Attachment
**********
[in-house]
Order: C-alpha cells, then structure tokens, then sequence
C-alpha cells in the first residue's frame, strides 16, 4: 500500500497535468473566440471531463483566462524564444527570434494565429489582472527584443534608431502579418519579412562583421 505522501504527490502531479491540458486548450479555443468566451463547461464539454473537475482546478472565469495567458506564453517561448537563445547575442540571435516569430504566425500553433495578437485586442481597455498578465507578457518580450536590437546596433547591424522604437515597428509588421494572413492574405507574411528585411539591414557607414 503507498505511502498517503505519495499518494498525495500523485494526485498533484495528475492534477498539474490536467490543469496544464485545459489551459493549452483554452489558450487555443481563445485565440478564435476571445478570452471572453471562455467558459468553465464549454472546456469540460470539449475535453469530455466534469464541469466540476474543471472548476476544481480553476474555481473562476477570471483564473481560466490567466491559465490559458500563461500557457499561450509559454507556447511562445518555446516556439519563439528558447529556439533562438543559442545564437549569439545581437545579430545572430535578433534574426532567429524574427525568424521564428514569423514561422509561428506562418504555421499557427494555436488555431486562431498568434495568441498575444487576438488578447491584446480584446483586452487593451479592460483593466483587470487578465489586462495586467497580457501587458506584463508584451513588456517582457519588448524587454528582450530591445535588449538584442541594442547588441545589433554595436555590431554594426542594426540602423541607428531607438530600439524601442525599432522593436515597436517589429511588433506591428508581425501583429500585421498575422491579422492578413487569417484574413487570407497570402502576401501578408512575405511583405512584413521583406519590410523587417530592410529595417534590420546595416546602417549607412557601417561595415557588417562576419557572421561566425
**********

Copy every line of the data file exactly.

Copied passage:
[in-house]
Order: C-alpha cells, then structure tokens, then sequence
C-alpha cells in the first residue's frame, strides 16, 4: 500500500497535468473566440471531463483566462524564444527570434494565429489582472527584443534608431502579418519579412562583421 505522501504527490502531479491540458486548450479555443468566451463547461464539454473537475482546478472565469495567458506564453517561448537563445547575442540571435516569430504566425500553433495578437485586442481597455498578465507578457518580450536590437546596433547591424522604437515597428509588421494572413492574405507574411528585411539591414557607414 503507498505511502498517503505519495499518494498525495500523485494526485498533484495528475492534477498539474490536467490543469496544464485545459489551459493549452483554452489558450487555443481563445485565440478564435476571445478570452471572453471562455467558459468553465464549454472546456469540460470539449475535453469530455466534469464541469466540476474543471472548476476544481480553476474555481473562476477570471483564473481560466490567466491559465490559458500563461500557457499561450509559454507556447511562445518555446516556439519563439528558447529556439533562438543559442545564437549569439545581437545579430545572430535578433534574426532567429524574427525568424521564428514569423514561422509561428506562418504555421499557427494555436488555431486562431498568434495568441498575444487576438488578447491584446480584446483586452487593451479592460483593466483587470487578465489586462495586467497580457501587458506584463508584451513588456517582457519588448524587454528582450530591445535588449538584442541594442547588441545589433554595436555590431554594426542594426540602423541607428531607438530600439524601442525599432522593436515597436517589429511588433506591428508581425501583429500585421498575422491579422492578413487569417484574413487570407497570402502576401501578408512575405511583405512584413521583406519590410523587417530592410529595417534590420546595416546602417549607412557601417561595415557588417562576419557572421561566425